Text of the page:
Jenny Smith is a final year PhD student, studying Medical and Biological Engineering, and has just secured a training contract with Urquhart-Dykes and Lord LLP, at their Leeds office. In this post she outlines how she found out about the profession and secured her role
With a year to go of my PhD, I started investigating new career paths, after deciding continuing in research and academia wasn’t for me. I attended a University of Leeds Careers Centre conference, ‘Gown to Town: Alternatives to an academic career’, and whilst there heard a talk by a patent attorney – the job description seemed to tick every box, including science, writing, client interaction, some travel and what seems to be a good work-life balance (once you’ve passed the exams!).
In the November of my final year, I attended a patent firm’s Open Day. Not all firms offer events like this, but if you get the chance to go on one, I would definitely recommend it. In one day you experience what a patent office is like, meet staff, and attend talks and interactive sessions. Although my interview was with a different firm, it was really useful to be able to talk about the day and show some more first-hand knowledge that I wouldn’t have been able to mention otherwise.
Lots of big firms have deadlines in December & January for positions starting the following September, so it’s important to get organised early. I researched the role online as much as I could and wrote a first draft CV. I then took this to the careers centre for a drop-in appointment and got really useful feedback. I was also given the Inside Careers Handbook for Patent Attorneys; this was incredibly helpful, providing great tips and advice. I read lots of company websites – especially the People Profile sections – these are really helpful for info on why people chose their career and what they like about the job. In one week I went back and forth to the Careers Centre three times with different drafts of my CV and a cover letter until I was happy with them, in addition to asking advice from friends and family.
Being found on LinkedIn
I applied to the firm whose Open Day I had attended, but didn’t get through to interview. I was busy writing more cover letters for other advertised roles, when I was contacted by a recruiter through my LinkedIn profile. I had followed some Intellectual Property firms and had a fully updated profile, but nothing explicitly stating I was applying for jobs in the field. The recruiters asked for my CV – so I was relieved I had a fully updated, patent attorney focused, one to hand. A month later, I had completed my first interview and was being called back for a second! It seemed to have all happened very quickly.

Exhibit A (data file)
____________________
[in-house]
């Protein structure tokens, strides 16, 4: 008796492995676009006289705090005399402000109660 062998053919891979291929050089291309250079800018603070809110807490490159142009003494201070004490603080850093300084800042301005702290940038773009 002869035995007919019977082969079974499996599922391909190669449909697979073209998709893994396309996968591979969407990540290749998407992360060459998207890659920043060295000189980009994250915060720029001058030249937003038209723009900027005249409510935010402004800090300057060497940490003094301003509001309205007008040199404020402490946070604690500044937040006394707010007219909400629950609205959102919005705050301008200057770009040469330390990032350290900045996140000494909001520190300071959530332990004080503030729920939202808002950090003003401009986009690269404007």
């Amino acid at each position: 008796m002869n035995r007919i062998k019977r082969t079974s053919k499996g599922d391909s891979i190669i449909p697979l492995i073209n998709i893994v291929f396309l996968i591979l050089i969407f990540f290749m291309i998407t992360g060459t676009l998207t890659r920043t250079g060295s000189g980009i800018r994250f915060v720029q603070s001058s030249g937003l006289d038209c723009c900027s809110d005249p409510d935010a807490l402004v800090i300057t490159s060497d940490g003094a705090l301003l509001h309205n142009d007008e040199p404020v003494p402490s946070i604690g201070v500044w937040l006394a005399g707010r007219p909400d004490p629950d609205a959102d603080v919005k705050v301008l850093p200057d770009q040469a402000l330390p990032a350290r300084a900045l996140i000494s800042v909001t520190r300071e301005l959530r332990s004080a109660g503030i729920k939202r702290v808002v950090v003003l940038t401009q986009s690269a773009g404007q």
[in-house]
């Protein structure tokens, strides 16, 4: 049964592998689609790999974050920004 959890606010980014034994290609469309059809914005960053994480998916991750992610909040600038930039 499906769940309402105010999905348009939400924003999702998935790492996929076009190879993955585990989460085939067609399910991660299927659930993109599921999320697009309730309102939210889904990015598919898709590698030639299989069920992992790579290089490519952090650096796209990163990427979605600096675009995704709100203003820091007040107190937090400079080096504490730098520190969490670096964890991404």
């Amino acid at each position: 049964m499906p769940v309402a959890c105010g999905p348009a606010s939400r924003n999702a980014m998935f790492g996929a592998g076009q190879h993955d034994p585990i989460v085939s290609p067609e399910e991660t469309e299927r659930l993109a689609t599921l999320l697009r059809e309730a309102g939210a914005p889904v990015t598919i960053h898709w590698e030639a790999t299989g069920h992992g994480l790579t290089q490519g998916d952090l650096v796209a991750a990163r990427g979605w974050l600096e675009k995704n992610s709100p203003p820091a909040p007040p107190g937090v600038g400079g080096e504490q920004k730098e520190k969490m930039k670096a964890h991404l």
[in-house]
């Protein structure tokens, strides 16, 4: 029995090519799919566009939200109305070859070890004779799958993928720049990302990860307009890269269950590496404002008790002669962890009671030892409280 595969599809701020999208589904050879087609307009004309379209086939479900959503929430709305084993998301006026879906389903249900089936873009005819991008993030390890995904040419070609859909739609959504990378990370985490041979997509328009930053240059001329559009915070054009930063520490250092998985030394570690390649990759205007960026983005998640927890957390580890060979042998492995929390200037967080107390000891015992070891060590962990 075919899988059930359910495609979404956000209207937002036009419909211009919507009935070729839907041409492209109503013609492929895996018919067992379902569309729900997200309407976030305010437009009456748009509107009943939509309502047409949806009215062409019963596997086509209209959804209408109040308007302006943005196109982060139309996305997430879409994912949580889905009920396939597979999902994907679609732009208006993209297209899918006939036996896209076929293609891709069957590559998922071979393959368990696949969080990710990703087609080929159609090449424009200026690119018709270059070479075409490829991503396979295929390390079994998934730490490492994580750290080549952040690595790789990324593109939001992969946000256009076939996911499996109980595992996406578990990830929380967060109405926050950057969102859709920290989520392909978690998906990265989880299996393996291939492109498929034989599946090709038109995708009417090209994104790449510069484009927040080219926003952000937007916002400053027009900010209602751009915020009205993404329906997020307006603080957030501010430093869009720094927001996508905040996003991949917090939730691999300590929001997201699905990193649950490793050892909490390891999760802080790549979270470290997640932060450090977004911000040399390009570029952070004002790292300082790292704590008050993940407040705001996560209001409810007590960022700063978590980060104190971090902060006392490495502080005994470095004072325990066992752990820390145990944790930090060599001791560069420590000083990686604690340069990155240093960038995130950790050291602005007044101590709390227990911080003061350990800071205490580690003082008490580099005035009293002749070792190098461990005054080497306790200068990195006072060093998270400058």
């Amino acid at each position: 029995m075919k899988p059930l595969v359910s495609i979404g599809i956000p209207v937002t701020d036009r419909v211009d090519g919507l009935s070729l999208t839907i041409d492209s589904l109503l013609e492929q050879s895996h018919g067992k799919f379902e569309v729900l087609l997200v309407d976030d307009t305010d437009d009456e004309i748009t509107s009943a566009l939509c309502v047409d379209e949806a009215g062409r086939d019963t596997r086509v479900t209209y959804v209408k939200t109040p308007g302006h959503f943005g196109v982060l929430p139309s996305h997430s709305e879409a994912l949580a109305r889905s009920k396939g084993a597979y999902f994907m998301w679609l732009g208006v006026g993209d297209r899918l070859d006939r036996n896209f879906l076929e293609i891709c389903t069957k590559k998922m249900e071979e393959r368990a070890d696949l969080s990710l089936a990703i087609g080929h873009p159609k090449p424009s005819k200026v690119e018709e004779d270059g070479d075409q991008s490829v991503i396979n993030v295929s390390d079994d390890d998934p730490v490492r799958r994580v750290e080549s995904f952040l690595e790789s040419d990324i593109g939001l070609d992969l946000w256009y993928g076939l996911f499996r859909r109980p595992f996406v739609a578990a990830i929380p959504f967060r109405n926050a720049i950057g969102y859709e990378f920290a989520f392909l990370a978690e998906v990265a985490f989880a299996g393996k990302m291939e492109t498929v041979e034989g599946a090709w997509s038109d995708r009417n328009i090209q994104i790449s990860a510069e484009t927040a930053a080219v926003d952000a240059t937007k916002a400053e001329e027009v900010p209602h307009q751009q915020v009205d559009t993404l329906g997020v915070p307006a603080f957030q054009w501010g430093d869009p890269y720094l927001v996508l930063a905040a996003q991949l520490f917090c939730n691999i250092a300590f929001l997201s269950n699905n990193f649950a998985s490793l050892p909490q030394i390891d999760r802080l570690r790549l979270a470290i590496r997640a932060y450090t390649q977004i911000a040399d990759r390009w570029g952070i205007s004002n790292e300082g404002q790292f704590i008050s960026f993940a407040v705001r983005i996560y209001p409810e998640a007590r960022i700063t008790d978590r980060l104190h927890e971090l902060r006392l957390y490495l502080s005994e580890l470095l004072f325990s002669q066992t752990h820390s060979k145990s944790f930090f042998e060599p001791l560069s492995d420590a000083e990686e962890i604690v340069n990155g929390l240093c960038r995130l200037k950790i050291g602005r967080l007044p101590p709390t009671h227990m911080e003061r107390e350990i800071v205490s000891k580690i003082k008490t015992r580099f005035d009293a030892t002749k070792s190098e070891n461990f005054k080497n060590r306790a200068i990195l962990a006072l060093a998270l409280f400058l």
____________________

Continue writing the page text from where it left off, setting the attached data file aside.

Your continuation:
Interview support, networking and securing the role
To prepare for my interview I arranged to have a mock interview with the Careers Centre. This was great; I was able to pass on the job details so the interviewer had researched the role and asked very relevant questions, he also made notes which we went through afterwards and I was able to keep. The process helped me understand what parts of my answers had stood out and where I needed stronger answers. The mock interview gave me a huge confidence boost and certainly helped me feel more relaxed in the real thing.
Having got through the first interview, I had to do a written task for the company over the weekend. I spoke to my supervisor, who put me in touch with one of her contacts, and I also got in touch with a friend’s brother who is a trainee patent attorney – make sure you ask around, you’ll be surprised what contacts are available to you. Both of the people I contacted gave me some great interview tips and pointed me in the right direction with the written task. I fully threw myself into the assessment and really enjoyed it, which I think came through in my work. As the task was related to the role, it was great to see that I was still enthusiastic about the job having completed it!
The second interview involved meeting two of UDL’s employees for coffee and an informal chat, then I went back into the interview room to discuss my assessed work and go through in more detail why I was interested in the role and where I saw myself in the future.
I can’t wait to start my new role in October, and it’s given me even more motivation to have finished writing up my PhD on time!
If you would like to find out more about a career as a Patent Attorney, take a look at this post. Remember we are here to help you whatever your next steps; whether you have no ideas, or need help fine-tuning applications or interviews, talk to us to find out how we can help you.